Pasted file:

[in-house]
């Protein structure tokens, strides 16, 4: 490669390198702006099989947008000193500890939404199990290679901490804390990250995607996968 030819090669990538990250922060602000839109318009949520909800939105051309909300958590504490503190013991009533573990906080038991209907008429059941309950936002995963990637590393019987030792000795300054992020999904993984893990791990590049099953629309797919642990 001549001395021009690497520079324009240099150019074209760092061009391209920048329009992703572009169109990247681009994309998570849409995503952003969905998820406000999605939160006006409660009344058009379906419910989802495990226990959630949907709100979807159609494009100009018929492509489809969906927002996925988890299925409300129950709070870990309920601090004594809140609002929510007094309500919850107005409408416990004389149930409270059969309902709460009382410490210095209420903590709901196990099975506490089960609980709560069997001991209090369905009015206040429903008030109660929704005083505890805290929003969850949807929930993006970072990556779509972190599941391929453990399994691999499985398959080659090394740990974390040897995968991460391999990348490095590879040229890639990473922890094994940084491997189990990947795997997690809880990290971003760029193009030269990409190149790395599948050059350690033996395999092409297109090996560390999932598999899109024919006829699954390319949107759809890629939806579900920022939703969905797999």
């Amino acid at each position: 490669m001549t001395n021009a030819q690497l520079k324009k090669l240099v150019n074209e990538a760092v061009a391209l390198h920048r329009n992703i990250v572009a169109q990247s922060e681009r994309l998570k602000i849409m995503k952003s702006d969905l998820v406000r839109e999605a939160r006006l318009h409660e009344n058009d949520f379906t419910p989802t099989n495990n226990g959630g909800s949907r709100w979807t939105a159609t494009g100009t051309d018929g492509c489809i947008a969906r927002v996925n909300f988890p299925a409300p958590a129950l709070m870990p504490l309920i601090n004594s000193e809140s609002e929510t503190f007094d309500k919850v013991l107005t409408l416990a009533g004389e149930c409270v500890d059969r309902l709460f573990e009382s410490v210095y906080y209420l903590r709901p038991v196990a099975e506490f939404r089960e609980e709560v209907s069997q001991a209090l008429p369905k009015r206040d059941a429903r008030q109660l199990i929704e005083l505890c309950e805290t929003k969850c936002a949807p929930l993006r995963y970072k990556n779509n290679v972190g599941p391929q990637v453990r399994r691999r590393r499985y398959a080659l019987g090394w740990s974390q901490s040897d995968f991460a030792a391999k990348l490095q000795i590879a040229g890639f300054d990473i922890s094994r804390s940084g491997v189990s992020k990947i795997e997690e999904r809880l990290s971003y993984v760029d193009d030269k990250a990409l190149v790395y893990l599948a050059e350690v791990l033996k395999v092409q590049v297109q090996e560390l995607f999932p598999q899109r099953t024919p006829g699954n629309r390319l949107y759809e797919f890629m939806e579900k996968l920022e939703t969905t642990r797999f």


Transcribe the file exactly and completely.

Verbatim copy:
[in-house]
């Protein structure tokens, strides 16, 4: 490669390198702006099989947008000193500890939404199990290679901490804390990250995607996968 030819090669990538990250922060602000839109318009949520909800939105051309909300958590504490503190013991009533573990906080038991209907008429059941309950936002995963990637590393019987030792000795300054992020999904993984893990791990590049099953629309797919642990 001549001395021009690497520079324009240099150019074209760092061009391209920048329009992703572009169109990247681009994309998570849409995503952003969905998820406000999605939160006006409660009344058009379906419910989802495990226990959630949907709100979807159609494009100009018929492509489809969906927002996925988890299925409300129950709070870990309920601090004594809140609002929510007094309500919850107005409408416990004389149930409270059969309902709460009382410490210095209420903590709901196990099975506490089960609980709560069997001991209090369905009015206040429903008030109660929704005083505890805290929003969850949807929930993006970072990556779509972190599941391929453990399994691999499985398959080659090394740990974390040897995968991460391999990348490095590879040229890639990473922890094994940084491997189990990947795997997690809880990290971003760029193009030269990409190149790395599948050059350690033996395999092409297109090996560390999932598999899109024919006829699954390319949107759809890629939806579900920022939703969905797999």
């Amino acid at each position: 490669m001549t001395n021009a030819q690497l520079k324009k090669l240099v150019n074209e990538a760092v061009a391209l390198h920048r329009n992703i990250v572009a169109q990247s922060e681009r994309l998570k602000i849409m995503k952003s702006d969905l998820v406000r839109e999605a939160r006006l318009h409660e009344n058009d949520f379906t419910p989802t099989n495990n226990g959630g909800s949907r709100w979807t939105a159609t494009g100009t051309d018929g492509c489809i947008a969906r927002v996925n909300f988890p299925a409300p958590a129950l709070m870990p504490l309920i601090n004594s000193e809140s609002e929510t503190f007094d309500k919850v013991l107005t409408l416990a009533g004389e149930c409270v500890d059969r309902l709460f573990e009382s410490v210095y906080y209420l903590r709901p038991v196990a099975e506490f939404r089960e609980e709560v209907s069997q001991a209090l008429p369905k009015r206040d059941a429903r008030q109660l199990i929704e005083l505890c309950e805290t929003k969850c936002a949807p929930l993006r995963y970072k990556n779509n290679v972190g599941p391929q990637v453990r399994r691999r590393r499985y398959a080659l019987g090394w740990s974390q901490s040897d995968f991460a030792a391999k990348l490095q000795i590879a040229g890639f300054d990473i922890s094994r804390s940084g491997v189990s992020k990947i795997e997690e999904r809880l990290s971003y993984v760029d193009d030269k990250a990409l190149v790395y893990l599948a050059e350690v791990l033996k395999v092409q590049v297109q090996e560390l995607f999932p598999q899109r099953t024919p006829g699954n629309r390319l949107y759809e797919f890629m939806e579900k996968l920022e939703t969905t642990r797999f």